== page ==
For the avoidance of doubt: this does not constitute legal advice, just a lawyer’s perspective. I just thought it might be useful because it highlights the realities of that glib phrase ‘self-isolation’. There are, of course, other interesting questions that arise. For example, how would a family living in a rural location get supplies of food and other necessities? Tesco Direct?
Tyler Cowen has an interesting Bloomberg column about this. In part, he observes,
Supply chains are not indestructible. If the new costs or risks are high enough, the entire structure will be dismantled. By their nature, supply chains do not fall apart slowly, because each part of the chain relies upon other parts to add its value. It does not help much to have the circuit components of the iPhone lined up, for instance, if you cannot also produce the glass screens. In this way, these supply chains are less robust under extreme conditions.
Global supply chains have yet to come apart mostly because trade and prosperity generally have been rising. But now, for the first time since World War II, the global economy faces the possibility of a true decoupling of many trade connections.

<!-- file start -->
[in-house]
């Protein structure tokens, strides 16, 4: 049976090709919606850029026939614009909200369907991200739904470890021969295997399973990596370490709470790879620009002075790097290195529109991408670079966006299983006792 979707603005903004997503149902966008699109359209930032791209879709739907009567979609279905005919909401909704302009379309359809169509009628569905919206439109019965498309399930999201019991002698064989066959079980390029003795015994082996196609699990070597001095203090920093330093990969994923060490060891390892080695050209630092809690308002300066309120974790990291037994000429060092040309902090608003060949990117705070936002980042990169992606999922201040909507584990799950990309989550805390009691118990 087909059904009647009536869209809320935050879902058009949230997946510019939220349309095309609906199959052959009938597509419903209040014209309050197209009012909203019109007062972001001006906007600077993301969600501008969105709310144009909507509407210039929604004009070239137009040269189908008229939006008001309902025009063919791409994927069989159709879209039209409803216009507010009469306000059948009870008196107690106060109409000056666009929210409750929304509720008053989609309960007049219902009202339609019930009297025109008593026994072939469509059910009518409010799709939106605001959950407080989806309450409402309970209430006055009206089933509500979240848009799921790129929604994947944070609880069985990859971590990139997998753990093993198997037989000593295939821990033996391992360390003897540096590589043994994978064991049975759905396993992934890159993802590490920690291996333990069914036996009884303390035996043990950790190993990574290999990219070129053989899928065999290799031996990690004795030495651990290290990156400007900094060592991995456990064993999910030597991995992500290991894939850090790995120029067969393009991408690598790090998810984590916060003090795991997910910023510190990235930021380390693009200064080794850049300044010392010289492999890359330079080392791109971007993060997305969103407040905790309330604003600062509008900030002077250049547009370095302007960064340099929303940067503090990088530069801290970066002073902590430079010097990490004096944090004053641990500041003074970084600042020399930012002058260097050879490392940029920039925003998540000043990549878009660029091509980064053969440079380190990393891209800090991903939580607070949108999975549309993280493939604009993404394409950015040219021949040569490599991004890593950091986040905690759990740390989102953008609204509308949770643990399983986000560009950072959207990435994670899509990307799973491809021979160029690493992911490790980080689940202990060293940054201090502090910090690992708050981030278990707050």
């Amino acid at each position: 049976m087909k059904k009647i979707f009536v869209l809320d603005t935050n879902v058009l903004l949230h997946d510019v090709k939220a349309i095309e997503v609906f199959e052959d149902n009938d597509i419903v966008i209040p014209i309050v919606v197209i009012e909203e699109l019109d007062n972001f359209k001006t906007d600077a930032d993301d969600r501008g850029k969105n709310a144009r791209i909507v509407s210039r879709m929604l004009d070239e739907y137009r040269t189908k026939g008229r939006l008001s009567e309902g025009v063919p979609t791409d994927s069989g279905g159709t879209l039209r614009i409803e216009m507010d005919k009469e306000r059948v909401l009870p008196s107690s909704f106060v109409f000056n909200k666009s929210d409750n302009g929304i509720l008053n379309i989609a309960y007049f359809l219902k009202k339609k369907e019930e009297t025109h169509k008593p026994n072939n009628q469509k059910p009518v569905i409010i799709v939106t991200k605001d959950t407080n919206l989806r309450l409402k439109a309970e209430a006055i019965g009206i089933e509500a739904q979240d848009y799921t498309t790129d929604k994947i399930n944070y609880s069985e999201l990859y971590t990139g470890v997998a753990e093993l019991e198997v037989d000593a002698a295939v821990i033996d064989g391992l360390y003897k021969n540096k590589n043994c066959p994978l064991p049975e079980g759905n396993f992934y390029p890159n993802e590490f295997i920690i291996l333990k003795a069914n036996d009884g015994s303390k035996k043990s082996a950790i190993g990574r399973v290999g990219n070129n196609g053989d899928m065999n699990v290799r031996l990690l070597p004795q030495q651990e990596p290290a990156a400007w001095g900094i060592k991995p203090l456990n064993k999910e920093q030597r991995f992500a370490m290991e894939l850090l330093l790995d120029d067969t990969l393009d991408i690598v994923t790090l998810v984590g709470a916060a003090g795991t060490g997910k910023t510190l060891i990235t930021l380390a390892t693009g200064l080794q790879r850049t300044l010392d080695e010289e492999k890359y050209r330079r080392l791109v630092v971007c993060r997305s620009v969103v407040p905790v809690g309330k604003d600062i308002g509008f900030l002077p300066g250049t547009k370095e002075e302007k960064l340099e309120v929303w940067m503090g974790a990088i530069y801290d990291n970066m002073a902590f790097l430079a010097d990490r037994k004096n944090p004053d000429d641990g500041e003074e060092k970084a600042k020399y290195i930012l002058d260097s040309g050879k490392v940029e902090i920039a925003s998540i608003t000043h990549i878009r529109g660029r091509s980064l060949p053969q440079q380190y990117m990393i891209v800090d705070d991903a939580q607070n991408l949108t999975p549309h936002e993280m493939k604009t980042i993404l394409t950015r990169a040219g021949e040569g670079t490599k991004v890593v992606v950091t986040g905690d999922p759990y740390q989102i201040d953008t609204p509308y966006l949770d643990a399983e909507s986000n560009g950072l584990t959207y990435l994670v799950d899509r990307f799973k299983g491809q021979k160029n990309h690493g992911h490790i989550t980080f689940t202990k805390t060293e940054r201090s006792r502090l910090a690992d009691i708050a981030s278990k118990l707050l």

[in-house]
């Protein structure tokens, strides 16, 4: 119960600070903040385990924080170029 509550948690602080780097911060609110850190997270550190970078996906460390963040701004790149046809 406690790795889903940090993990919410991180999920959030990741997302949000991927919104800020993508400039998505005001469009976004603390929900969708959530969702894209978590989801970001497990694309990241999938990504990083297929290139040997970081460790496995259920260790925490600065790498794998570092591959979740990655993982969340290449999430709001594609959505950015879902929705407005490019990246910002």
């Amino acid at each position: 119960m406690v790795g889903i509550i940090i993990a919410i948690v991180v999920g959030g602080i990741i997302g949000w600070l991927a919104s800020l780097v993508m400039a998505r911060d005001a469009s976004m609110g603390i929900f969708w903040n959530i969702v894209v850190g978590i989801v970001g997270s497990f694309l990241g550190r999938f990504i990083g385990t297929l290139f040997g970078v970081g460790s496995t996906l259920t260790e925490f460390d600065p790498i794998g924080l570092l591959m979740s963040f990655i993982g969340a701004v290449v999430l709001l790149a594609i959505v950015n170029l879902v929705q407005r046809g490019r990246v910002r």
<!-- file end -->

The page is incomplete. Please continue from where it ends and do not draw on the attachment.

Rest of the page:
I think he’s right. Complex supply chains will not degrade gracefully. One link will fail and then the whole chain will rapidly disintegrate.
Funny how we’ve built an entire civilisation on just-in-time delivery. (The famous Toyota ‘lean machine’.)
A study by Mela and Whitsworth in the American Journal of Infection Control found that fist bumps transferred one-quarter as much bacteria as a moderate handshake and even less compared to a strong handshake. Fist bumps are better because of lower contact times and lower contact area.
So now you know.
HT to Alex Tabarrok
Last September there was a terrific conference in King’s College, Cambridge to celebrate the centenary of the publication of John Maynard Keynes’s famous pamphlet, The Economic Consequences of the Peace. In a mischievous spirit in the months before the event, I tried to persuade a well-known economist of my acquaintance to compose another pamphlet, The Economic Consequences of George Osborne, that we could unveil on the weekend before the Keynes conference.